Dreams in a Northern Landscape: The Reoccupation of Canada's North
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The vision for this work first sprung from Farley Mowat’s book, Canada North Now, in which Mowat questions why Canada’s north has never been used for animal husbandry despite having the capacity for such a use. Harvey Payne’s study “A Feasibility Study of Northern Animal Husbandry a Land Use in Northern Manitoba,” written for the Department of Mines, Resource and Environmental Management, confirms northern Canada’s carrying capacity and consult with northern communities about the possibilities of introducing animal husbandry. The feedback provided in community meeting conducted by Payne, coupled with the initial success of reindeer husbandry in Alaska and the past success of reindeer husbandry has seen in Europe, has provided the backbone upon which this thesis is based. This work examines the natural feature and ecologies of the Northwest Territories and studies the history of the aboriginal people who call this region home. Inspired by Norval Morrisseau’s work, a series of paintings are created that explores the traditional meaning and cultural importance of life on the land. By taking a step back and looking at the principles of traditional knowledge, upon which satisfaction and pleasure are based on a close bond to ones family, and a close partnership with the land and other living beings, a proposal is made that offers an alternative lifestyle in Canada’s north. Through the introduction of reindeer husbandry it would be possible to live off the land in a manner that is more in tune with traditional values, while at the same time creating employment opportunities in northern communities. The proposal offers an alternative life style that is nomadic in nature, the design is a simple tent structure based on traditional vernacular architecture of the region, that can be manipulated to suit the users’ needs. A low-key meat industry would reshape the landscape in a positive manner through conscious consideration. The semi-permanent base of the structure would create new landmarks from which the cultural fabric can be hung. Unlike existing settlements that are based on outside ideologies, this design is intended to exist in harmony with traditional values and the existing landscape.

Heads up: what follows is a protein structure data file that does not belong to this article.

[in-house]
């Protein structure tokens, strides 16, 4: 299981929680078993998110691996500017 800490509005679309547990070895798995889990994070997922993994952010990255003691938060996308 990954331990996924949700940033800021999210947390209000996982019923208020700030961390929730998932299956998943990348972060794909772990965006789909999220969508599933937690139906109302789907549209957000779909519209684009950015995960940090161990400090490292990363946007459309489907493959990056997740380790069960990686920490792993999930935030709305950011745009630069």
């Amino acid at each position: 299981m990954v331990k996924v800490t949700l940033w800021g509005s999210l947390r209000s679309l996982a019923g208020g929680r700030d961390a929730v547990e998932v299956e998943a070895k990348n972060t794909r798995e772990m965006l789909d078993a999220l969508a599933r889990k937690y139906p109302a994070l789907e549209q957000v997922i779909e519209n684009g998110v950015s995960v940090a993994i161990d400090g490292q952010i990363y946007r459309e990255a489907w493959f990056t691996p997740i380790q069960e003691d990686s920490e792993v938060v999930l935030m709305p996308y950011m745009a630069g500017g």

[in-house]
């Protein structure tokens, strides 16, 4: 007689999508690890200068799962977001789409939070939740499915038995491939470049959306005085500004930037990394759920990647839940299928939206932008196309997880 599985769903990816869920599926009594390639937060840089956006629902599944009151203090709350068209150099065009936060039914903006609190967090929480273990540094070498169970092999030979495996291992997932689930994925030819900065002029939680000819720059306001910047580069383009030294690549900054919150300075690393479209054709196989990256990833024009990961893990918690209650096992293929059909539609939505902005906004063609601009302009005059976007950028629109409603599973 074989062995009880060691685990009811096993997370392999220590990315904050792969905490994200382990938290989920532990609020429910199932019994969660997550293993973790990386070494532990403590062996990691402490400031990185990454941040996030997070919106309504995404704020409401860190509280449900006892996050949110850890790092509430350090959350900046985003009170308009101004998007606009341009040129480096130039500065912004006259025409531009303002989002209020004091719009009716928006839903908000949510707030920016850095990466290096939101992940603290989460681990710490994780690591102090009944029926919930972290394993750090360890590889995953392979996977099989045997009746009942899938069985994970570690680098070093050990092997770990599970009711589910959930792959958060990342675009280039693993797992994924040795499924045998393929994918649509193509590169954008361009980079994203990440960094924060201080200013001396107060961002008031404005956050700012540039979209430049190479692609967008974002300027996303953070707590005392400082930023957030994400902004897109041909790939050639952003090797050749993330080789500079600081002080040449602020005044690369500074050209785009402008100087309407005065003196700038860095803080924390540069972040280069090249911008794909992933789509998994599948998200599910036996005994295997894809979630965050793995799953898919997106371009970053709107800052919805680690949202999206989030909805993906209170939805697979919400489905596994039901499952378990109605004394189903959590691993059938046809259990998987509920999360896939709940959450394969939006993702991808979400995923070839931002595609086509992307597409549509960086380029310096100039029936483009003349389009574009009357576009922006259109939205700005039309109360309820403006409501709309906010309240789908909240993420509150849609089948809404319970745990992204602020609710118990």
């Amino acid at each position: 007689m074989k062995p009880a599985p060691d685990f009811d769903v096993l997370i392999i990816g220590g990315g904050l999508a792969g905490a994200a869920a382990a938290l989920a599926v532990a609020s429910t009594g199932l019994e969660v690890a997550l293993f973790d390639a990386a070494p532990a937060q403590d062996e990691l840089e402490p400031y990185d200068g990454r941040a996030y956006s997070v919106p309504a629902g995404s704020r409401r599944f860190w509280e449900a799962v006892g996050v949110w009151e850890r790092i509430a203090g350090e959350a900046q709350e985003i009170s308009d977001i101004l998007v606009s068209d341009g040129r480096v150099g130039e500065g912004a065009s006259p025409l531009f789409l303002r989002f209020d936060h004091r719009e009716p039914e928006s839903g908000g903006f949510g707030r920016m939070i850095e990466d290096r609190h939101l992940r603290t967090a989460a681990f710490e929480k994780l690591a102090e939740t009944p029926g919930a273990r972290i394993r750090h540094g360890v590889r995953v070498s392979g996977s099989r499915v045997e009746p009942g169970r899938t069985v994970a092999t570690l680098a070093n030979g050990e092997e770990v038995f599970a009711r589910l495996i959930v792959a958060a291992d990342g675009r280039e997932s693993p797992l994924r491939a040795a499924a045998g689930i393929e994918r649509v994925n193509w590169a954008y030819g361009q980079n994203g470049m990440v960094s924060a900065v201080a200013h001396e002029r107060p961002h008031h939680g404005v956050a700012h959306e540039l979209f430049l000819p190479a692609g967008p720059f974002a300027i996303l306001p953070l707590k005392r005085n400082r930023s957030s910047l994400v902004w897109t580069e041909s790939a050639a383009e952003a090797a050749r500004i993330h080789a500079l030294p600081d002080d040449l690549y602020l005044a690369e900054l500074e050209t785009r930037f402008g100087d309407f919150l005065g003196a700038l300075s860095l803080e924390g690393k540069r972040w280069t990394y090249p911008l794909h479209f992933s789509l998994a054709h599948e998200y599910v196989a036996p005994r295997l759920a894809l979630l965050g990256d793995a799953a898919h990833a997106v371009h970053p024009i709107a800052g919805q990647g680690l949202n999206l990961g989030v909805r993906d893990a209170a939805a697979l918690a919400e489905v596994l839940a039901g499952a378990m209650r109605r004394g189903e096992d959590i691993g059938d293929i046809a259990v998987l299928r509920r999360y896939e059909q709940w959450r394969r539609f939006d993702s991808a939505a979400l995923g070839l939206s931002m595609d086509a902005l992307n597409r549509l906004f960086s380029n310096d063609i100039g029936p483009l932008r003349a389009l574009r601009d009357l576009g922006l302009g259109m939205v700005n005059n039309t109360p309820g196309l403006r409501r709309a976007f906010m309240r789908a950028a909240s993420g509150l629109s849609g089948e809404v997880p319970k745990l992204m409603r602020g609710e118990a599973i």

Cite this version of the work
Suzanne Gibson (2009). Dreams in a Northern Landscape: The Reoccupation of Canada's North. UWSpace. http://hdl.handle.net/10012/4801